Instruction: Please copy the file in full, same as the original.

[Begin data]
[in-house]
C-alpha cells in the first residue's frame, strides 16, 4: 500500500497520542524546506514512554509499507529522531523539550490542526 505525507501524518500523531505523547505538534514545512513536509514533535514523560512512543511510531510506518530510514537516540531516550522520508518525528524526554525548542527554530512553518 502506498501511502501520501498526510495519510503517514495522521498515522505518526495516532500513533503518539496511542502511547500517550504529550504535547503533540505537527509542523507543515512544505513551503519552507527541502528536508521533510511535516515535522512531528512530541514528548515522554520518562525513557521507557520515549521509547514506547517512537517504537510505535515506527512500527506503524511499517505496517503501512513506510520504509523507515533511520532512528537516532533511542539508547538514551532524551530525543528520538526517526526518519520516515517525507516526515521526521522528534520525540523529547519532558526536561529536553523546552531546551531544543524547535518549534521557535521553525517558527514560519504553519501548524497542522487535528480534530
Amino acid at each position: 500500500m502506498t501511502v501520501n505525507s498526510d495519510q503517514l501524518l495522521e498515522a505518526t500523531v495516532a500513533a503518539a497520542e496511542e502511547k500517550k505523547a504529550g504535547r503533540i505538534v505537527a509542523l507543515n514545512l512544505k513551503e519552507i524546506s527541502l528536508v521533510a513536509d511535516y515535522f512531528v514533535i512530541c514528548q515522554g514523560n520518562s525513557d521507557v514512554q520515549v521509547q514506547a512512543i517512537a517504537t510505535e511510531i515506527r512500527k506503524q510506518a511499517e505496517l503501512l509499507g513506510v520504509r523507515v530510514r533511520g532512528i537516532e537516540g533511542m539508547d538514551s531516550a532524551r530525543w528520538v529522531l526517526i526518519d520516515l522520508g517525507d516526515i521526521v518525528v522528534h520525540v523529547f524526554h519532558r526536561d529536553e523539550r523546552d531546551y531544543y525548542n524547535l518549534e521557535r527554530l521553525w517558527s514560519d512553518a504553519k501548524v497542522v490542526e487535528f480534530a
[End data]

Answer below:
[in-house]
C-alpha cells in the first residue's frame, strides 16, 4: 500500500497520542524546506514512554509499507529522531523539550490542526 505525507501524518500523531505523547505538534514545512513536509514533535514523560512512543511510531510506518530510514537516540531516550522520508518525528524526554525548542527554530512553518 502506498501511502501520501498526510495519510503517514495522521498515522505518526495516532500513533503518539496511542502511547500517550504529550504535547503533540505537527509542523507543515512544505513551503519552507527541502528536508521533510511535516515535522512531528512530541514528548515522554520518562525513557521507557520515549521509547514506547517512537517504537510505535515506527512500527506503524511499517505496517503501512513506510520504509523507515533511520532512528537516532533511542539508547538514551532524551530525543528520538526517526526518519520516515517525507516526515521526521522528534520525540523529547519532558526536561529536553523546552531546551531544543524547535518549534521557535521553525517558527514560519504553519501548524497542522487535528480534530
Amino acid at each position: 500500500m502506498t501511502v501520501n505525507s498526510d495519510q503517514l501524518l495522521e498515522a505518526t500523531v495516532a500513533a503518539a497520542e496511542e502511547k500517550k505523547a504529550g504535547r503533540i505538534v505537527a509542523l507543515n514545512l512544505k513551503e519552507i524546506s527541502l528536508v521533510a513536509d511535516y515535522f512531528v514533535i512530541c514528548q515522554g514523560n520518562s525513557d521507557v514512554q520515549v521509547q514506547a512512543i517512537a517504537t510505535e511510531i515506527r512500527k506503524q510506518a511499517e505496517l503501512l509499507g513506510v520504509r523507515v530510514r533511520g532512528i537516532e537516540g533511542m539508547d538514551s531516550a532524551r530525543w528520538v529522531l526517526i526518519d520516515l522520508g517525507d516526515i521526521v518525528v522528534h520525540v523529547f524526554h519532558r526536561d529536553e523539550r523546552d531546551y531544543y525548542n524547535l518549534e521557535r527554530l521553525w517558527s514560519d512553518a504553519k501548524v497542522v490542526e487535528f480534530a